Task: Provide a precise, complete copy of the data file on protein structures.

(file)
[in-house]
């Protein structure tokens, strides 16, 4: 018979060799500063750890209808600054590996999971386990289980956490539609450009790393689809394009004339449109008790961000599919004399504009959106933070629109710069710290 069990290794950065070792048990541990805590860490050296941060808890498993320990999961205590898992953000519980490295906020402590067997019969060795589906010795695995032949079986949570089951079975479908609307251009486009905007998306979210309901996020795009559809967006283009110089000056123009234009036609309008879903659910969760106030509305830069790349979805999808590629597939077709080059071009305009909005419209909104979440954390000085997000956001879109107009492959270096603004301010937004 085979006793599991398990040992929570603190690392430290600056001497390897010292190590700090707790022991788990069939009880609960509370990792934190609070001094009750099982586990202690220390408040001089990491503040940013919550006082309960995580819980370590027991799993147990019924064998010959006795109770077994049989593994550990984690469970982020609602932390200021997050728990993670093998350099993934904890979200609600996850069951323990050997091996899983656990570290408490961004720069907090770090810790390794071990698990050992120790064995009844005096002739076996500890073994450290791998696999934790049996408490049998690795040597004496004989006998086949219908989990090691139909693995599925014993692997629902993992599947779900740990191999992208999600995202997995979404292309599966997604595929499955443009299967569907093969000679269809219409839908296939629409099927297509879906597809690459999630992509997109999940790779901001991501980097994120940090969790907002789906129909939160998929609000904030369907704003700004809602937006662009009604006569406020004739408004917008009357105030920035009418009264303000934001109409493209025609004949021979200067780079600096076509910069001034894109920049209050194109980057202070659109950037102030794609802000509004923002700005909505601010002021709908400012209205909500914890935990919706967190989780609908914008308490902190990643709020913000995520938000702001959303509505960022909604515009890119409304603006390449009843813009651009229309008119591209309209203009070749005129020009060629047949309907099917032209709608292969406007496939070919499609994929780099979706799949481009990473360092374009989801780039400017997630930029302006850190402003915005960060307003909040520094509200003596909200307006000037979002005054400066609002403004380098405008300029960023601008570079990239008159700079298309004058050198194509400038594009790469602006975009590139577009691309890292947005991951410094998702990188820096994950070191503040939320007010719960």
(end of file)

[in-house]
């Protein structure tokens, strides 16, 4: 018979060799500063750890209808600054590996999971386990289980956490539609450009790393689809394009004339449109008790961000599919004399504009959106933070629109710069710290 069990290794950065070792048990541990805590860490050296941060808890498993320990999961205590898992953000519980490295906020402590067997019969060795589906010795695995032949079986949570089951079975479908609307251009486009905007998306979210309901996020795009559809967006283009110089000056123009234009036609309008879903659910969760106030509305830069790349979805999808590629597939077709080059071009305009909005419209909104979440954390000085997000956001879109107009492959270096603004301010937004 085979006793599991398990040992929570603190690392430290600056001497390897010292190590700090707790022991788990069939009880609960509370990792934190609070001094009750099982586990202690220390408040001089990491503040940013919550006082309960995580819980370590027991799993147990019924064998010959006795109770077994049989593994550990984690469970982020609602932390200021997050728990993670093998350099993934904890979200609600996850069951323990050997091996899983656990570290408490961004720069907090770090810790390794071990698990050992120790064995009844005096002739076996500890073994450290791998696999934790049996408490049998690795040597004496004989006998086949219908989990090691139909693995599925014993692997629902993992599947779900740990191999992208999600995202997995979404292309599966997604595929499955443009299967569907093969000679269809219409839908296939629409099927297509879906597809690459999630992509997109999940790779901001991501980097994120940090969790907002789906129909939160998929609000904030369907704003700004809602937006662009009604006569406020004739408004917008009357105030920035009418009264303000934001109409493209025609004949021979200067780079600096076509910069001034894109920049209050194109980057202070659109950037102030794609802000509004923002700005909505601010002021709908400012209205909500914890935990919706967190989780609908914008308490902190990643709020913000995520938000702001959303509505960022909604515009890119409304603006390449009843813009651009229309008119591209309209203009070749005129020009060629047949309907099917032209709608292969406007496939070919499609994929780099979706799949481009990473360092374009989801780039400017997630930029302006850190402003915005960060307003909040520094509200003596909200307006000037979002005054400066609002403004380098405008300029960023601008570079990239008159700079298309004058050198194509400038594009790469602006975009590139577009691309890292947005991951410094998702990188820096994950070191503040939320007010719960």